Recent reports out of two non-profit media sites, ReelRadio and PatesTapes, reveal that the notorious copyright hawk RIAA is at it again.
The RIAA is the trade group that represents the music industry, or more precisely the record companies. They have been at the forefront of just about every effort to curb piracy, perhaps most famously with the takedown of Napster.
Now with more clout than ever and apparently too little to do, the RIAA is rattling the cages of two independent, not-for-profit websites according to TorrentFreak.
Decades-old radio recordings? Copyright infringement!
ReelRadio is a site that has been around for almost 20 years and specializes in old radio shows. More precisely, they are an archive of various airchecks. These are recordings made by DJs, stations, or listeners of live radio broadcasts that were used for various purposes, such as critique, to demonstrate ads, or just private listening.
The popularity of ReelRadio, beyond the historical interest of age-old radio broadcasts, is due in large part to the nostalgia value to people who were alive during the original broadcasts. To do this without violating copyright law, ReelRadio pays licensing fees to the copyright owners of these broadcasts. Again, this has been going on smoothly for almost 20 year.s
The RIAA is now applying pressure to ReelRadio for not meeting what are arguably unreasonable fine-print points of the law. This concerns what are called “unscoped” airchecks, which just means that the music is not removed from the recordings. ReelRadio pays for the license to redistribute unscoped airchecks. The devil, however, is in the details. The non-profit’s president explained to TorrentFreak:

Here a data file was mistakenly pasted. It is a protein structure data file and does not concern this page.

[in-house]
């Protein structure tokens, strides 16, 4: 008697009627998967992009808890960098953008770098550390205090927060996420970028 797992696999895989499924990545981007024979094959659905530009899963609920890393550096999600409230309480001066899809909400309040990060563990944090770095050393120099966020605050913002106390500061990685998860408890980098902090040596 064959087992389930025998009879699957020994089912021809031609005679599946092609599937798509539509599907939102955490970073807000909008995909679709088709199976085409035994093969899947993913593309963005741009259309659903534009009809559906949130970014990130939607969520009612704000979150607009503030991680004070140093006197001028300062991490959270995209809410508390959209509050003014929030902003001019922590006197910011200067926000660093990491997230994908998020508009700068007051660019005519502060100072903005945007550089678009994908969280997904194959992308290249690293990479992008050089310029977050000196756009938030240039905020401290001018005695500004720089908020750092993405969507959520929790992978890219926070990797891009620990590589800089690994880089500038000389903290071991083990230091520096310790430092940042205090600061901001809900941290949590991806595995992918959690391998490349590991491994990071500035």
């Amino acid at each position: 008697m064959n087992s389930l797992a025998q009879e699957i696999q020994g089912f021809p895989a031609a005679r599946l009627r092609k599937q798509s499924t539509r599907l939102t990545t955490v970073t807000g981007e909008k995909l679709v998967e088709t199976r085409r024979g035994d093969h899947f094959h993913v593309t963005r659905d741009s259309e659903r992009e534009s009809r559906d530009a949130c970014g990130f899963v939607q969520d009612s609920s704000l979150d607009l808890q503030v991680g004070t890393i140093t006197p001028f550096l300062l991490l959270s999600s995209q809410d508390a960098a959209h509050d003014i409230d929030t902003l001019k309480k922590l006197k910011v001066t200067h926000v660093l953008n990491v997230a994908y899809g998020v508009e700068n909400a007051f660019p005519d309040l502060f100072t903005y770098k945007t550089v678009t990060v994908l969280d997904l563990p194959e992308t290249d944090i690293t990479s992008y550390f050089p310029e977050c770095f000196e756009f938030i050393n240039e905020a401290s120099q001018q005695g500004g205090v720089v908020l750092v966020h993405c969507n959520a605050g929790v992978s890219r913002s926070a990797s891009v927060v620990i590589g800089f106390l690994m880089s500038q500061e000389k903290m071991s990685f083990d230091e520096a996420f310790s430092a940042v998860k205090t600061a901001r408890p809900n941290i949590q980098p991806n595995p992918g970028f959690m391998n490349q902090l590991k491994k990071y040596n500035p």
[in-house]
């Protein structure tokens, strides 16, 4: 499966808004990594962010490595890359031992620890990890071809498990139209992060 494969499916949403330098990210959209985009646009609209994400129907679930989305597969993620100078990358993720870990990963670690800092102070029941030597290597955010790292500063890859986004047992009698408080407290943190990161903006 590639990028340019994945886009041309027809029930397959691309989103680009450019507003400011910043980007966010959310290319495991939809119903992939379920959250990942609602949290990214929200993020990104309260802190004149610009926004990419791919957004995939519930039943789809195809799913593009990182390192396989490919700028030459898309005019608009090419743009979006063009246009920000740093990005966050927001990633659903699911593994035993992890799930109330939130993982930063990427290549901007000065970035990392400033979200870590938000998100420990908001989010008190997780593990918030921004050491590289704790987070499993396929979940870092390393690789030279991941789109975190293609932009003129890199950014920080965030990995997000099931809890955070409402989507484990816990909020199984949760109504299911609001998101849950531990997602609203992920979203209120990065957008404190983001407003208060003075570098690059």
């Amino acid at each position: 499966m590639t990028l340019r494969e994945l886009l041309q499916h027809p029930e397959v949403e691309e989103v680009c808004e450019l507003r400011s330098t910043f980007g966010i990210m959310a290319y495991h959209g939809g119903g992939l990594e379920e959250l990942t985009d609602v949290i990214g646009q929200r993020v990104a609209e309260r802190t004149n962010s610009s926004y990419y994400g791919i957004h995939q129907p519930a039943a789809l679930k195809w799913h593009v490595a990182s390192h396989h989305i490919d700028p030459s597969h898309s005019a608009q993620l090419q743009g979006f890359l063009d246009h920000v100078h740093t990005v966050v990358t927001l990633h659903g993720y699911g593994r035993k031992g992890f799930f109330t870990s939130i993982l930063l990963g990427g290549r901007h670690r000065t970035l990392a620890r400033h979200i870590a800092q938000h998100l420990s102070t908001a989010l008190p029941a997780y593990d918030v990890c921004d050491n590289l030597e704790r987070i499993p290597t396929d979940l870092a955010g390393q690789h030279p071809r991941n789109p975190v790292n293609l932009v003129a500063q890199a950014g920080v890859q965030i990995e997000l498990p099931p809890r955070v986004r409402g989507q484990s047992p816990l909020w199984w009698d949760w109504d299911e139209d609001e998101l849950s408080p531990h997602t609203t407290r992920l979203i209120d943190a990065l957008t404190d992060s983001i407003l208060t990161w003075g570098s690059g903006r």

The RIAA has determined that our service fails to meet the requirements for ‘archived programs’, which must be at least five hours in duration and may not be available for more than two weeks. The service must also display the Title, Artist and Album of each featured song, but only while the recording is being performed.
There are several problems for a company trying to be compliant. First of all, 5 hour broadcasts will likely require the recordings to include multiple programs and takes additional computational and human power to create. To make each piece only available for two weeks undermines the entire purpose of an archive.
Secondly, to require a display of the song information in real time with the performance requires technological expertise that wasn’t available when the archive was created and would require unfathomable labor to go through each old recording and append this information in perfect synchronization with the start and stop of each track.
Additionally, the RIAA wants ReelRadio to get express permission from each and every station to rebroadcast the recordings. ReelRadio explains that the vast majority of stations have either changed ownership multiple times and/or are now defunct. In other cases, they simply don’t even care enough to respond to requests like that.